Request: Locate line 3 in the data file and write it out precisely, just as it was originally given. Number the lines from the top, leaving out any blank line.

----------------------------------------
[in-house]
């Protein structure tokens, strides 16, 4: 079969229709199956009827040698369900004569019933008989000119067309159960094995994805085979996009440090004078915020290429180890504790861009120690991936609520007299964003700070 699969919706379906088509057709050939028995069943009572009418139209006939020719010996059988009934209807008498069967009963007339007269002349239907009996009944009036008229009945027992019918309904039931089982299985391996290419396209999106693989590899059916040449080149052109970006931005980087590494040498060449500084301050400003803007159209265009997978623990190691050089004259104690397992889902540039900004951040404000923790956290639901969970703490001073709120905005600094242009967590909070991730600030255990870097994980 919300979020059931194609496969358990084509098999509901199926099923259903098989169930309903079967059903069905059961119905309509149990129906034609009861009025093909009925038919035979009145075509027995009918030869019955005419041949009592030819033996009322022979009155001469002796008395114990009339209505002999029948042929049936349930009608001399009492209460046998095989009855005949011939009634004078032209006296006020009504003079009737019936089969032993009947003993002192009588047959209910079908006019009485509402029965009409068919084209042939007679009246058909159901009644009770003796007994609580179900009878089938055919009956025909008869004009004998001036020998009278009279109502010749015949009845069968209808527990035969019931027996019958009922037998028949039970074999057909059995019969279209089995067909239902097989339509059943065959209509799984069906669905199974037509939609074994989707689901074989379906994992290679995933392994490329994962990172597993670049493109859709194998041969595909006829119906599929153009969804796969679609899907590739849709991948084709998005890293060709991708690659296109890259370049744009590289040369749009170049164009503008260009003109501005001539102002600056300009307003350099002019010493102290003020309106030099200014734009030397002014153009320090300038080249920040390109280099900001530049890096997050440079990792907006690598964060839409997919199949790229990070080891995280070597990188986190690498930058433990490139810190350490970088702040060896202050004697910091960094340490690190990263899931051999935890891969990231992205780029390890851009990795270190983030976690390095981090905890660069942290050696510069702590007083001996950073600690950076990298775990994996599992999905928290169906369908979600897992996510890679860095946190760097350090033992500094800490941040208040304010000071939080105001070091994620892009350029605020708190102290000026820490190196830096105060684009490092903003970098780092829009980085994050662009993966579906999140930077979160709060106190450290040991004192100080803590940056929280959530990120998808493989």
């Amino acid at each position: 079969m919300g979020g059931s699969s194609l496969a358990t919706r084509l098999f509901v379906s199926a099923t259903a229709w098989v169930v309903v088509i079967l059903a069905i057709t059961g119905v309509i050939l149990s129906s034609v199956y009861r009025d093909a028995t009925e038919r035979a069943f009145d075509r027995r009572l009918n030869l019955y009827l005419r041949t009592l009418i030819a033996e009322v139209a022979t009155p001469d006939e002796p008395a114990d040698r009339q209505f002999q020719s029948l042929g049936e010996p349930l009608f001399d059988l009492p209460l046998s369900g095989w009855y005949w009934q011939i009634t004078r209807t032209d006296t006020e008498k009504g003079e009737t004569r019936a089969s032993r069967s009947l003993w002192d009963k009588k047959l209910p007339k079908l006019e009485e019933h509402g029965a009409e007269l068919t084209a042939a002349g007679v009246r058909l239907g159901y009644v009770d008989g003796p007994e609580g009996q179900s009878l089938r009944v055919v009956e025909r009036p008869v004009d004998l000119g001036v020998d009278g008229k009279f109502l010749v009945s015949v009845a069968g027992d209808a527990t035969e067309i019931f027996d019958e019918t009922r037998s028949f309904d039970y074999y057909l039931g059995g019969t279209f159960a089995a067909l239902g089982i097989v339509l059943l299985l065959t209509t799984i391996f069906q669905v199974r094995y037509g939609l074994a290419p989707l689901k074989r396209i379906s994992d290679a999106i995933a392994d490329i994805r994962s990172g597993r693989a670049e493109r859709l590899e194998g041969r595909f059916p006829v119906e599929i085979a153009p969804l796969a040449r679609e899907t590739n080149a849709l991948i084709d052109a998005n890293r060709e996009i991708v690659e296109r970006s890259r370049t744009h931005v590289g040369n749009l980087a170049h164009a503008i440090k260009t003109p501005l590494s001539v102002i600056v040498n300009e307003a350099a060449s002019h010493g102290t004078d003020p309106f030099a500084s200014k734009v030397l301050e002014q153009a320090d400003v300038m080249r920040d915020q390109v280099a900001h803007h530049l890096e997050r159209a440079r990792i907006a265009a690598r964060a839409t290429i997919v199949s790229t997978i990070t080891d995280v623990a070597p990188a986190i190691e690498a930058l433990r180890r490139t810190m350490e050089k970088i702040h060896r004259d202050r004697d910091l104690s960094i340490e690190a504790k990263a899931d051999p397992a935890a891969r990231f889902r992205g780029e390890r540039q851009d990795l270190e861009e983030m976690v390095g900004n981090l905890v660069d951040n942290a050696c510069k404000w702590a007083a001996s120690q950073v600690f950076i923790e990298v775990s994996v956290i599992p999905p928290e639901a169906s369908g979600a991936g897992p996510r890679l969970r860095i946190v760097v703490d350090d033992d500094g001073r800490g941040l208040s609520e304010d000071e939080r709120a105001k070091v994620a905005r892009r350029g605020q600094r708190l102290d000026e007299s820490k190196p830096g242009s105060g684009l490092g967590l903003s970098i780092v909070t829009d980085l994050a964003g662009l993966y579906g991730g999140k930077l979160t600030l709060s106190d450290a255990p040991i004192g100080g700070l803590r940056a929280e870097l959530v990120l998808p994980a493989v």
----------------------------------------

């Amino acid at each position: 079969m919300g979020g059931s699969s194609l496969a358990t919706r084509l098999f509901v379906s199926a099923t259903a229709w098989v169930v309903v088509i079967l059903a069905i057709t059961g119905v309509i050939l149990s129906s034609v199956y009861r009025d093909a028995t009925e038919r035979a069943f009145d075509r027995r009572l009918n030869l019955y009827l005419r041949t009592l009418i030819a033996e009322v139209a022979t009155p001469d006939e002796p008395a114990d040698r009339q209505f002999q020719s029948l042929g049936e010996p349930l009608f001399d059988l009492p209460l046998s369900g095989w009855y005949w009934q011939i009634t004078r209807t032209d006296t006020e008498k009504g003079e009737t004569r019936a089969s032993r069967s009947l003993w002192d009963k009588k047959l209910p007339k079908l006019e009485e019933h509402g029965a009409e007269l068919t084209a042939a002349g007679v009246r058909l239907g159901y009644v009770d008989g003796p007994e609580g009996q179900s009878l089938r009944v055919v009956e025909r009036p008869v004009d004998l000119g001036v020998d009278g008229k009279f109502l010749v009945s015949v009845a069968g027992d209808a527990t035969e067309i019931f027996d019958e019918t009922r037998s028949f309904d039970y074999y057909l039931g059995g019969t279209f159960a089995a067909l239902g089982i097989v339509l059943l299985l065959t209509t799984i391996f069906q669905v199974r094995y037509g939609l074994a290419p989707l689901k074989r396209i379906s994992d290679a999106i995933a392994d490329i994805r994962s990172g597993r693989a670049e493109r859709l590899e194998g041969r595909f059916p006829v119906e599929i085979a153009p969804l796969a040449r679609e899907t590739n080149a849709l991948i084709d052109a998005n890293r060709e996009i991708v690659e296109r970006s890259r370049t744009h931005v590289g040369n749009l980087a170049h164009a503008i440090k260009t003109p501005l590494s001539v102002i600056v040498n300009e307003a350099a060449s002019h010493g102290t004078d003020p309106f030099a500084s200014k734009v030397l301050e002014q153009a320090d400003v300038m080249r920040d915020q390109v280099a900001h803007h530049l890096e997050r159209a440079r990792i907006a265009a690598r964060a839409t290429i997919v199949s790229t997978i990070t080891d995280v623990a070597p990188a986190i190691e690498a930058l433990r180890r490139t810190m350490e050089k970088i702040h060896r004259d202050r004697d910091l104690s960094i340490e690190a504790k990263a899931d051999p397992a935890a891969r990231f889902r992205g780029e390890r540039q851009d990795l270190e861009e983030m976690v390095g900004n981090l905890v660069d951040n942290a050696c510069k404000w702590a007083a001996s120690q950073v600690f950076i923790e990298v775990s994996v956290i599992p999905p928290e639901a169906s369908g979600a991936g897992p996510r890679l969970r860095i946190v760097v703490d350090d033992d500094g001073r800490g941040l208040s609520e304010d000071e939080r709120a105001k070091v994620a905005r892009r350029g605020q600094r708190l102290d000026e007299s820490k190196p830096g242009s105060g684009l490092g967590l903003s970098i780092v909070t829009d980085l994050a964003g662009l993966y579906g991730g999140k930077l979160t600030l709060s106190d450290a255990p040991i004192g100080g700070l803590r940056a929280e870097l959530v990120l998808p994980a493989v």